August 15, 2015
Directed by F. Gary Gray, his first film since 2009's Law Abiding Citizen, Straight Outta Compton condenses the rise and fall of NWA and subsequent feuds and issues between members and record labels. The screenplay was written by Jonathan Herman and Andrea Berloff (World Trade Center) from a story by S. Leigh Savidge (The Legend of Dolemite), Alan Wenkus (Private Resort), and Andrea Berloff. The end result is a fascinating look into the most dangerous band in America.
To be honest, while I really liked the film and feel it has an important story to tell, it is not one that transcends the genre. The biopic film, as a genre, is inherently a limiting one. This is not to say that there are not good, great, or creative ones out there. The thing is that, for the most part, you are left with a movie that boils everything down to broad strokes with moments of insight, recreation and mimicry paired with reorganization to assist cinematic dramatics. That is essentially what we have here, but there is a saving grace, the subject.
Think about who you think is ripe for the big screen biopic treatment, I am pretty sure you do not think of NWA. This is nothing against NWA or the importance of the story, it is just not something you can necessarily sell to a mainstream audience. With that said, the minute I saw the first trailer, I was hooked and new I wanted to see it. So, definitely credit to selling this to a mainstream audience. Now, I would not go in this looking for complete truth, but I think it covers it in broad strokes, and that is enough to get people interested in the reality of the story. Also, you have to consider that a lot of what happens in the movie relates to society today more than 25-years after these events began.
The movie is fascinating, shining a light on the group, how they came to be, and how people reacted to them. I can understand the negative reaction they received from the mainstream, not that I agree with it. The problem is the perception and understanding of reality. It is easy to listen to the lyrics and see them as glamorizing gangs, violence, and drugs. For many of us, myself included, we cannot relate to them as it is not the reality we experience when we step outside our doors. However, you have to put reality into context, they were writing songs that reflected their life, for better or worse. It probably would have been a better idea to listen to the lyrics, apply said context and then perhaps look into ways to make that reality better. That is a story for another time, too political for this venue.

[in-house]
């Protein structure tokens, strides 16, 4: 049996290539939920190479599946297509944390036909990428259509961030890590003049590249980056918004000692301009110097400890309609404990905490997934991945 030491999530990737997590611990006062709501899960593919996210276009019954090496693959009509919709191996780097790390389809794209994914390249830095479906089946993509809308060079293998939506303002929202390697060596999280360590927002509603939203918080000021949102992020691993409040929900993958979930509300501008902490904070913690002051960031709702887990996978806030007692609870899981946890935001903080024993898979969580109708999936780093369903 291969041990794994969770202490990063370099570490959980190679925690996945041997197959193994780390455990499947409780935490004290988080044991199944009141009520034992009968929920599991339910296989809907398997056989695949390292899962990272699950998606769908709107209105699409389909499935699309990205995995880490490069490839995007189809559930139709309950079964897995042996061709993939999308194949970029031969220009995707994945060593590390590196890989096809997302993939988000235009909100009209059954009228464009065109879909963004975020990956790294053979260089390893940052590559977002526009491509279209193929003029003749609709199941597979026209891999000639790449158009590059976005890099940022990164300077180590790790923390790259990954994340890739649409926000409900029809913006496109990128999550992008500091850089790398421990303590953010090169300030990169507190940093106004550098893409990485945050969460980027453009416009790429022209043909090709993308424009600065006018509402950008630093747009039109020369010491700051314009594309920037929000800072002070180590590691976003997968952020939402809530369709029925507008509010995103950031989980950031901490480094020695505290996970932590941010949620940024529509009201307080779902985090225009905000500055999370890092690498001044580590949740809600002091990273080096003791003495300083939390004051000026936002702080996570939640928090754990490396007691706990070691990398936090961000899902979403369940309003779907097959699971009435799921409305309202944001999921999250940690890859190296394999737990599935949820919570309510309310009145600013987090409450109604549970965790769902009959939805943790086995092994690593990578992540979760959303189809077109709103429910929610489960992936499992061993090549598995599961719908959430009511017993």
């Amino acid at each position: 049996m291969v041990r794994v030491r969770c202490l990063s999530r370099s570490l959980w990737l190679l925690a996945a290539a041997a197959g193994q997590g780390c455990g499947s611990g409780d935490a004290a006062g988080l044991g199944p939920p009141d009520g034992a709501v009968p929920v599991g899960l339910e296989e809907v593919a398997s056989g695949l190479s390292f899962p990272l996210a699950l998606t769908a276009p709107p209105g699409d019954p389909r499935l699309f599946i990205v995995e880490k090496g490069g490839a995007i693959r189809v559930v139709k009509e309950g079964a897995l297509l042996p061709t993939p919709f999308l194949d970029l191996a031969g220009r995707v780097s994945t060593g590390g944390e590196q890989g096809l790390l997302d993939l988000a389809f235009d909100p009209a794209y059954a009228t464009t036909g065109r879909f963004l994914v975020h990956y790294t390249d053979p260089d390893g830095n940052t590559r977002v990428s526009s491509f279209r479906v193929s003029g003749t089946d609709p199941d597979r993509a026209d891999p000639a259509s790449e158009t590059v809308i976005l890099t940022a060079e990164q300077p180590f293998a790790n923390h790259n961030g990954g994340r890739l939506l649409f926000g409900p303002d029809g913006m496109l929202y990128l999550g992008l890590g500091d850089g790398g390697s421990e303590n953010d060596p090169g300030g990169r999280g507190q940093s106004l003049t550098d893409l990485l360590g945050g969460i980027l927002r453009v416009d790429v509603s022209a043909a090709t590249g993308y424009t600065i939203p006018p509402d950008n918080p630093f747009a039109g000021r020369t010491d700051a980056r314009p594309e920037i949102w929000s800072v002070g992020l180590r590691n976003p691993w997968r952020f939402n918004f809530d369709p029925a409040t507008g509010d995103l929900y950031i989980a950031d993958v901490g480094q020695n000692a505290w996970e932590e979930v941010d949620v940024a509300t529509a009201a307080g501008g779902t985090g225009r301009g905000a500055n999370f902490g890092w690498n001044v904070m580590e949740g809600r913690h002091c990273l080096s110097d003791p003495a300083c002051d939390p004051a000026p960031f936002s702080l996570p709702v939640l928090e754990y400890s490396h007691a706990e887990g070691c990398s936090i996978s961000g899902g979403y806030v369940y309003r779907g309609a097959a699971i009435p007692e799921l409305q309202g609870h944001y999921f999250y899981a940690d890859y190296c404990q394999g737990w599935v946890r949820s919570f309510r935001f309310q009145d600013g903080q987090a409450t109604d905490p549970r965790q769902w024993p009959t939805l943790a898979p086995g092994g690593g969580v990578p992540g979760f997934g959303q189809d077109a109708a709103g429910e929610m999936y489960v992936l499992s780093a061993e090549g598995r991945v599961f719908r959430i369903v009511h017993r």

Straight Outta Compton may run nearly two and a half hours, but it moves fast and doesn't waste any time. Frankly, I was surprised at how much they were able to get through in that time. We are introduced to all the players right up front, see their formation, the early recording, the first record deal, the first tour, and then issues that cropped up from contracts and how the money was managed. We even get to see Ice Cube go solo, Dre team with Suge Knight (a real life Immortan Joe from Mad Max: Fury Road is a description I have seen for him), and even Eazy-E's AIDS diagnosis. Through it all, we spend time with all the players, and the manipulative Jerry Heller (played with delicious sleaze by Paul Giamatti).
The acting is not always the best, but that is all right by me. In fact, I think it helped with the authenticity. It felt real, we are supposed to be watching musicians in their element, they aren't supposed to be good actors. So long as I believed who they were, that is what matters. I do have to say that the Ice Cube performance was rather eerie, since the role was played by Ice Cube's son and the resemblance is uncanny. I also think that Jason Mitchell gives the strongest performance as Eazy-E.
I definitely recommend Straight Outta Compton, no, not the best movie of the year, but it has something important to tell. It is a well made movie and takes inside (although certainly sanitized) the rise of NWA, gangsta rap, and how perception colors everything. Perceived reality is different from different perspectives. It sounds pretty obvious, but this gives a new perspective.
Posted by Christopher Beaumont at 8/15/2015 06:30:00 PM
Labels: 2010s, 2015, Biopic, Drama, F. Gary Gray, Jason Mitchell, Movie Review, O'Shea Jackson Jr., Paul Giamatti, Theatrical Release
Chris has been an avid movie watcher for decades, getting into the writing game in 2004. Since that time he has contributed to a number online publications as well as running CriticalOutcast.com. In addition to movies, Chris is a big fan of music, particularly metal, and will never give up hope on his beloved Mets.